A pensioner has been acquitted of assaulting a policewoman by throwing a cup of tea over her close to a loyalist protest camp.
But Agnes Redford was convicted of disorderly behaviour during the same incident in north Belfast last December.
The 63-year-old, who helps serve refreshments for Orangemen campaigning to complete a contentious parade past the Ardoyne district, received a 12-month conditional discharge.
Belfast Magistrates Court heard on Thursday how she had been standing at Twaddell Avenue roundabout with some other women when a motorist drove past and shouted sectarian abuse.
CCTV footage appeared to show her then step forward while holding a white polystyrene cup and waving a red, white and blue scarf complete with an image of the Queen.
It was claimed that she could be heard shouting back to the motorist: “Kiss that.”
A police sergeant told the court she intervened at this stage and tried to usher Redford back on to the traffic island.
“The next thing I had tea running all down my face, and all down the front of my body armour,” she said.
“I said to her ‘You have just thrown tea around me’ and she said ‘What are you going to do about it?’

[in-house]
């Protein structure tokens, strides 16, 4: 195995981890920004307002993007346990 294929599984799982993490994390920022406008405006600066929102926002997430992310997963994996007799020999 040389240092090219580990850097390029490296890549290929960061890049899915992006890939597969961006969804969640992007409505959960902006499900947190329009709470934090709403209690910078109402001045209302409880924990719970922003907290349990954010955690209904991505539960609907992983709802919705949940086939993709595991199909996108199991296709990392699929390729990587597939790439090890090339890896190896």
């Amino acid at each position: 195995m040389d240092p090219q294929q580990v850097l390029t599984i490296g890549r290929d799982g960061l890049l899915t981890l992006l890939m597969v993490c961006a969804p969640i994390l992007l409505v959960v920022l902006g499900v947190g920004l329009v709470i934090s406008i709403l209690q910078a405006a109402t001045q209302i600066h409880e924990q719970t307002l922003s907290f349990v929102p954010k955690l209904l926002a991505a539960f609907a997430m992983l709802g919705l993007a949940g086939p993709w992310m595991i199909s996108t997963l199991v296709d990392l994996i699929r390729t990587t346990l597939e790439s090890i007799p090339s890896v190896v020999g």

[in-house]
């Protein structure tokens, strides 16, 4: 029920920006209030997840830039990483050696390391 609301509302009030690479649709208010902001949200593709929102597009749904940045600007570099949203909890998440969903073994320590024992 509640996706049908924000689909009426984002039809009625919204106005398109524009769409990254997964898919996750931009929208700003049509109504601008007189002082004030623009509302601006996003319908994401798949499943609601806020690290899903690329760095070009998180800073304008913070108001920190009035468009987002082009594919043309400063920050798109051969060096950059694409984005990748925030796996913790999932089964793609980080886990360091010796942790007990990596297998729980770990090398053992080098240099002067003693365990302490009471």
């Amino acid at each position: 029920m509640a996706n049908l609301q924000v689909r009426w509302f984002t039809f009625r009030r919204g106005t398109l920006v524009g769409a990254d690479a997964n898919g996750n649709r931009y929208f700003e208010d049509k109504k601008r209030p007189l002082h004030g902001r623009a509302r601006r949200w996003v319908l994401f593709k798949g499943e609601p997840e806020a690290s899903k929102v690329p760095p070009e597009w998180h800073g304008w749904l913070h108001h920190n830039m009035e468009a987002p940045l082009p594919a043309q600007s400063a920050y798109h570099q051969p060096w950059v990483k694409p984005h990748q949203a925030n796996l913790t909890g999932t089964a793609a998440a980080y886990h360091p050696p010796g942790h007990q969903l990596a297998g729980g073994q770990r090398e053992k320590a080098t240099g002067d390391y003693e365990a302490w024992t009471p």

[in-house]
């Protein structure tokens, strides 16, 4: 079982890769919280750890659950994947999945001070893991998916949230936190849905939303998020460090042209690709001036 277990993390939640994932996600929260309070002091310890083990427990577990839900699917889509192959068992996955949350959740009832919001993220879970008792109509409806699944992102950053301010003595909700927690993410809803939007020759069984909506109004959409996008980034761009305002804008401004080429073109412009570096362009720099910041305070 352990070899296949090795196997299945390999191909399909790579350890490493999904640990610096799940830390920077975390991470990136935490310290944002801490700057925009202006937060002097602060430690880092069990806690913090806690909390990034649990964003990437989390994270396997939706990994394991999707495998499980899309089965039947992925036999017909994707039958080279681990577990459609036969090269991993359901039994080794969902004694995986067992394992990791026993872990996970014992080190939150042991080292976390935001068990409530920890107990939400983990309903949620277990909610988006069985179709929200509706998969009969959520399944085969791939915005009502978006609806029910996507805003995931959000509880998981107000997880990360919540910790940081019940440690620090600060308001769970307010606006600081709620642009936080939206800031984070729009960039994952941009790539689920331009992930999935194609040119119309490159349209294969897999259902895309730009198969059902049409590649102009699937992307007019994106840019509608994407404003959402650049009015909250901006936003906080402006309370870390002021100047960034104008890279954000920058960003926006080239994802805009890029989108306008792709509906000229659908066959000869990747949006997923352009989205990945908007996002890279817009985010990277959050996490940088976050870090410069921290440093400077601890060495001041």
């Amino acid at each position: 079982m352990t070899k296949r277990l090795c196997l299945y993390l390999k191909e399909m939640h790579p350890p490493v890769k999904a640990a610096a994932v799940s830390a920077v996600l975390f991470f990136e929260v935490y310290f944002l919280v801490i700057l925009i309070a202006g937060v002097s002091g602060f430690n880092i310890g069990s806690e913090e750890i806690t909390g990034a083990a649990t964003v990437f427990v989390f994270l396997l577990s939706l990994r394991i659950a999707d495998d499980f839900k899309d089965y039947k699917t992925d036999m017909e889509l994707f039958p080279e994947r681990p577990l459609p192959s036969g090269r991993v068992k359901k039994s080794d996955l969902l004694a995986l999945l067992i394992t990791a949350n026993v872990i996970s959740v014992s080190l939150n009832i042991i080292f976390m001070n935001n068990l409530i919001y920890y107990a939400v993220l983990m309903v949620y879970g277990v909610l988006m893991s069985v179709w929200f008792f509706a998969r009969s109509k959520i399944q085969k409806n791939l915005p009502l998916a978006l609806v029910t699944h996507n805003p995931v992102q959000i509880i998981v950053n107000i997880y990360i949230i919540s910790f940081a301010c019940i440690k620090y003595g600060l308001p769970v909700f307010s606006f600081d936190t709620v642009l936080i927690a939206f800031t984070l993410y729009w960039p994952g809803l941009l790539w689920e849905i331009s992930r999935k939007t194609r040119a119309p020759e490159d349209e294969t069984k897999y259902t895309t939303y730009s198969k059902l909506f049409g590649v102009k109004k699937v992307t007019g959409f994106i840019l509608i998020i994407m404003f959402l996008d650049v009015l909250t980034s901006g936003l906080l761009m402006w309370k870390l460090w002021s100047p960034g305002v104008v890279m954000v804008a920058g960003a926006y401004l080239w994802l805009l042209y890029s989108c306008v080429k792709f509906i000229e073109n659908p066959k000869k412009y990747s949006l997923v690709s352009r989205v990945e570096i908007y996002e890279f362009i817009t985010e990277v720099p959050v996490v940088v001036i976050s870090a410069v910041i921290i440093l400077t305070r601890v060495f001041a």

“I said ‘I’m going to arrest you’.”
Redford, of Altnacreeva Avenue, Belfast, was detained and subsequently charged with assault on police and disorderly behaviour.
Her case was that any spillage occurred accidentally after she had her arm grabbed.
Giving evidence she claimed that she was standing on the traffic island on December 7 when a female motorist drove past and called her names.
Redford continued: “She said get that scarf off your neck or I’ll wring you with it.”
According to her account she stepped onto the road after being threatened, only for the officer to push her back.
Questioned by defence lawyer John Greer, Redford denied throwing tea over the policewoman. The cup was not even a quarter full at the time, she added.
Deputy District Judge Joseph McCrisken dismissed the assault charge but convicted on the disorderly behaviour count.
Redford may now appeal that conviction.